Sadly, despite efforts at education campaigns, despite the better breed clubs turning to more stringent policing of their member breeders, despite stricter animal welfare laws, despite federally mandated classes designed to inform the first time buyer - the problem is only getting worse.

We need to change the way people fundamentally view dog ownership.

There are days when I click on the Pets Corner here on EF and just want to cry. How many times have we seen a poster who wants a puppy NOW, having put no thought whatsoever into even the basics of dog ownership?

(A side note: I am often suspicious of those whose first post on EF is ‘I want an XYZ puppy but can't find a breeder in Switzerland who has one available now'. Very strange first posts on a forum for foreigners in Switzerland. Sets my spidey senses tingling, expecting a sock puppet further down thread pointing to a battery farmer...)

And sadly, how often have we seen here that dogs are viewed as disposable items, to be gotten rid of when a move abroad looms, when children come along, when the neighbors grumble, when parents are too busy - in short, anytime a dog becomes ‘inconvenient’?

How often have we seen that people - Swiss and foreigner alike, have no clue what Swiss animal welfare or animal control law requires of them - and even when informed, clearly have no intention of following the law? How often have we seen that the authorities, having put stringent law into place, completely wash their hands of enforcement?

In some ways I get even more angry at the lack of responsibility one finds here in Switzerland than I do when I see the awful things that go on in other, poorer, countries. Switzerland has the resources, Switzerland has the legal framework - Switzerland should be able to better protect it’s animals.

Yet we are seeing the laws currently on the books starting to be watered down. We’ve seen all too often that the ‘honor system’ is no longer enough, that too many people blithely ignore laws with which they personally disagree, without consequence. All that is happening is that irresponsible owners are fueling a growing anti-dog attitude in Swiss society.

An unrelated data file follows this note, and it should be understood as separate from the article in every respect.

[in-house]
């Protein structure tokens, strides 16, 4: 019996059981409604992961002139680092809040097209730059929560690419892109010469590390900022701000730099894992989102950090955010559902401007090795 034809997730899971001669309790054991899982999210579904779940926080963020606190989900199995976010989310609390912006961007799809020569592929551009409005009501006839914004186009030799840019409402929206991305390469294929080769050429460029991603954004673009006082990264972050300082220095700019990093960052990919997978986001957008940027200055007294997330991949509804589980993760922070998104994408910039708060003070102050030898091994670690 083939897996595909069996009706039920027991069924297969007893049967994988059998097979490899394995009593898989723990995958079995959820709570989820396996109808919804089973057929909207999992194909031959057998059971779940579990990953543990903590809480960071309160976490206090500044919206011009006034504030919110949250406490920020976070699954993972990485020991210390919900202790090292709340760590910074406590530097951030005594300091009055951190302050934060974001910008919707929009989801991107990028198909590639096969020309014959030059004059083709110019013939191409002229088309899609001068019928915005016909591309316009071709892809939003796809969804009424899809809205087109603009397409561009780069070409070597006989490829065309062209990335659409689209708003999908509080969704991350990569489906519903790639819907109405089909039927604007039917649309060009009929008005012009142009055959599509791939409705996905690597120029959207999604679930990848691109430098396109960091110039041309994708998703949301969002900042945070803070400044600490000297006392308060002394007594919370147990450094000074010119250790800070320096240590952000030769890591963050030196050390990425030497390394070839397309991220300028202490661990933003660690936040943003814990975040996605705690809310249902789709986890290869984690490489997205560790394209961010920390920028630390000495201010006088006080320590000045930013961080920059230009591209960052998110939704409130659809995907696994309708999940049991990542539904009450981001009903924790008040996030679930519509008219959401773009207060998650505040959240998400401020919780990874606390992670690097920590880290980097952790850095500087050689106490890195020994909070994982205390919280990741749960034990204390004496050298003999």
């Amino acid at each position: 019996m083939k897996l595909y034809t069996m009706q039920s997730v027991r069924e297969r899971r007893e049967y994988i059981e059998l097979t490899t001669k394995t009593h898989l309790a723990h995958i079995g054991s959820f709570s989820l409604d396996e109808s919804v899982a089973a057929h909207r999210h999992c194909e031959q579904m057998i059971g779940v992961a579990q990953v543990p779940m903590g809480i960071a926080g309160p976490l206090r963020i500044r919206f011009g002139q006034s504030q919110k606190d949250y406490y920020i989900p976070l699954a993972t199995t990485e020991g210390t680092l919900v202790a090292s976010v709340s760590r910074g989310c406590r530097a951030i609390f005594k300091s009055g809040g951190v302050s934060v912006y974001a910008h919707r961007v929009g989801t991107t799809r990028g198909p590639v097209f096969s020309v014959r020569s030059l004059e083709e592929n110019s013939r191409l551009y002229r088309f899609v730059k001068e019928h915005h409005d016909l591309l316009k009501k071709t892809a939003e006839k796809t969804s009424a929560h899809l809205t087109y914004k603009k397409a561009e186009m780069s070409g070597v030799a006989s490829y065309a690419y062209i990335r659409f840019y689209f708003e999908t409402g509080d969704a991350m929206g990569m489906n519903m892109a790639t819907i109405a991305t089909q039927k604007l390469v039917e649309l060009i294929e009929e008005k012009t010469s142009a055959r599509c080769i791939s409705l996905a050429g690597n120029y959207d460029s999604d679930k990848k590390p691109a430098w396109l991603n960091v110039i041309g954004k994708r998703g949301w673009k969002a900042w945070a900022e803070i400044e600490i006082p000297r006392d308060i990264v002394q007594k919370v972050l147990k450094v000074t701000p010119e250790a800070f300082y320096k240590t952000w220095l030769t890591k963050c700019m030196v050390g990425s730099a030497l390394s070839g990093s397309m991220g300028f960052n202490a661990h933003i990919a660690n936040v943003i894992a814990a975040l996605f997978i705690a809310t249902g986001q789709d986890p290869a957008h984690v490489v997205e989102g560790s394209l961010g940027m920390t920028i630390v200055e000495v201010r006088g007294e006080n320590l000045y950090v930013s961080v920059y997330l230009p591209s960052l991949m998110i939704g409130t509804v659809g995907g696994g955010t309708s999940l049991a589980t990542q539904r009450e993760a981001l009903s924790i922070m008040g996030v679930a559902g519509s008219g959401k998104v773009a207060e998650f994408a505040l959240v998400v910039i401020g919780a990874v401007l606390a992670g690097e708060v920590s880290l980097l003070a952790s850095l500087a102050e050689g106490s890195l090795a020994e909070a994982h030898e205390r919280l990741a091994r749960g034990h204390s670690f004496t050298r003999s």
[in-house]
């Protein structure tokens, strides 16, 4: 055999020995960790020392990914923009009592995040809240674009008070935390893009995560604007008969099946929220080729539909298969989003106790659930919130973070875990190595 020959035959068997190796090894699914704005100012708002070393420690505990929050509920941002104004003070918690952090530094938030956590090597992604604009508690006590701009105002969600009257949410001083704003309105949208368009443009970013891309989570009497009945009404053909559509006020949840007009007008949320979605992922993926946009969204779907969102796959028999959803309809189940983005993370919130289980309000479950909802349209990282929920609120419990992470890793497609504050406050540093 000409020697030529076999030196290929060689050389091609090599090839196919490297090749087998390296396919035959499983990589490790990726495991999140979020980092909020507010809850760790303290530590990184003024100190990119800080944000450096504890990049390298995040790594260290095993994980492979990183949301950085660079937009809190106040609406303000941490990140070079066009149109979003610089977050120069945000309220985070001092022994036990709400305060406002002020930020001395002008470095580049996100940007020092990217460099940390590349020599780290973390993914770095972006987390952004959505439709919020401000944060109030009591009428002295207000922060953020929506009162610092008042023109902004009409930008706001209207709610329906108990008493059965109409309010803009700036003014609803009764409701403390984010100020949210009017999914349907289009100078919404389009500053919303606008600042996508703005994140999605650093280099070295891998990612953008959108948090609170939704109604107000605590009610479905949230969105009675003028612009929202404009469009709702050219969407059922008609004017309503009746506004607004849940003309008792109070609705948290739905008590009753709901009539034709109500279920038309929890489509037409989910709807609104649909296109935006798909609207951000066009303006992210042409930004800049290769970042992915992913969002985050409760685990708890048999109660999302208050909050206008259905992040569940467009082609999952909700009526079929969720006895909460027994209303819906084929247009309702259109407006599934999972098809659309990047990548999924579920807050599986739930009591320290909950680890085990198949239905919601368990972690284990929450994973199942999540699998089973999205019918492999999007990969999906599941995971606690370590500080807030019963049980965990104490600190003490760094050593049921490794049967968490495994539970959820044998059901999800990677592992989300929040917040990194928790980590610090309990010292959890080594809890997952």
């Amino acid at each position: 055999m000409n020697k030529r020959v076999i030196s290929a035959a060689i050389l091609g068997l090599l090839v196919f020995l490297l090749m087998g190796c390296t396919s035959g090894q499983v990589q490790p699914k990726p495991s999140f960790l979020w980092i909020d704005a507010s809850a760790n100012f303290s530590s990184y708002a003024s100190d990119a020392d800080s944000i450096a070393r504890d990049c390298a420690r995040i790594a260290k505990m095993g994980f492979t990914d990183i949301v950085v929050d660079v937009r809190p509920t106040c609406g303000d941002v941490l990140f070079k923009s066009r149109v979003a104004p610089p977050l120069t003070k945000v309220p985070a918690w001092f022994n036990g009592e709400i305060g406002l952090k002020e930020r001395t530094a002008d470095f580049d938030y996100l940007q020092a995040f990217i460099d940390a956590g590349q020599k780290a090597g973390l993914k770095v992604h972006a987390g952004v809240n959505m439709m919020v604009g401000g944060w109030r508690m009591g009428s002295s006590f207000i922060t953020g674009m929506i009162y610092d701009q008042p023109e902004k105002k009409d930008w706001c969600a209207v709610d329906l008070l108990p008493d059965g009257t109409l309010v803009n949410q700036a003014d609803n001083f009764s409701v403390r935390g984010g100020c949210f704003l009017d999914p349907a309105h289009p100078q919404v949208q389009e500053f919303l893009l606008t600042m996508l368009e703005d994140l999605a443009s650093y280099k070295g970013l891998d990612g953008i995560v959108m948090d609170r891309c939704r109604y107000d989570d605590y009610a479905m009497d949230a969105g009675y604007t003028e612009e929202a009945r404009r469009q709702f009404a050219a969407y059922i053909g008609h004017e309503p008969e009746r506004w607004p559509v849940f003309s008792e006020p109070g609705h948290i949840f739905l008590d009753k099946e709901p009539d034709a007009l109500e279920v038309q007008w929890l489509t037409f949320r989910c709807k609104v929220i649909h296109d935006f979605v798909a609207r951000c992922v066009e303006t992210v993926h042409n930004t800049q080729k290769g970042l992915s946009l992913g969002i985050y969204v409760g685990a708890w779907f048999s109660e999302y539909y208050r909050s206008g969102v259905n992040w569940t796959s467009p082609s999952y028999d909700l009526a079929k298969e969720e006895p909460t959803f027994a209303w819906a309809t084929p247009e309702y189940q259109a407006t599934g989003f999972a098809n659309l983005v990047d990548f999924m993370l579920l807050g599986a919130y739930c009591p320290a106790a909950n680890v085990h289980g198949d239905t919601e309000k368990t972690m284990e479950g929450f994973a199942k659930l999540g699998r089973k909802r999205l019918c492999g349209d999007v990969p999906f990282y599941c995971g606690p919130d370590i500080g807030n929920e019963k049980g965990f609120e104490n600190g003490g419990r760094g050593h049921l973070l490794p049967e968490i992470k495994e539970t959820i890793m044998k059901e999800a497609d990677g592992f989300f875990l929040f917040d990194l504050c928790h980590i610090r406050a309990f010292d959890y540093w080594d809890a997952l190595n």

If we can’t address animal welfare in a meaningful way in a country like Switzerland, what chance is there elsewhere, where challenges are so much greater?

I despair, I really do.

But I suppose we have to keep slogging away. We have to find a way to educate potential dog owners as to their responsibilities, both in finding their dog, and in what it means to bring a dog to their families and to keep him happy and healthy for the next 15 plus years.

/rant.

Time to take the mutts out for their Sunday constitutional.
Reply With Quote
The following 8 users would like to thank meloncollie for this useful post:
  #24  
Old 12.01.2015, 02:30
Forum Legend
 
Join Date: May 2007
Location: AG
Posts: 5,401
Groaned at 149 Times in 107 Posts
Thanked 6,119 Times in 2,897 Posts
Mrs. Doolittle has a reputation beyond reputeMrs. Doolittle has a reputation beyond reputeMrs. Doolittle has a reputation beyond reputeMrs. Doolittle has a reputation beyond reputeMrs. Doolittle has a reputation beyond reputeMrs. Doolittle has a reputation beyond repute
Re: Miniature dog breeding

Quote:
View Post
There is a lot going wrong in dog breeding - German shepherds bred for a low sloping back which causes severe back and hip problems, bassets with ears so long they stumble over them and the ears are constantly sore from sliding on the ground, bulldogs and pugs that can't breathe, hairless dogs that need sunscreen in the summer and warm coats in the winter - the list goes on and on, and then we end up with miniatures who are basically not able to live a normal dog's life. It's a shame.

And let's not talk about so many other breeds that are prone for certain illnesses, where Great Danes are no exceptions.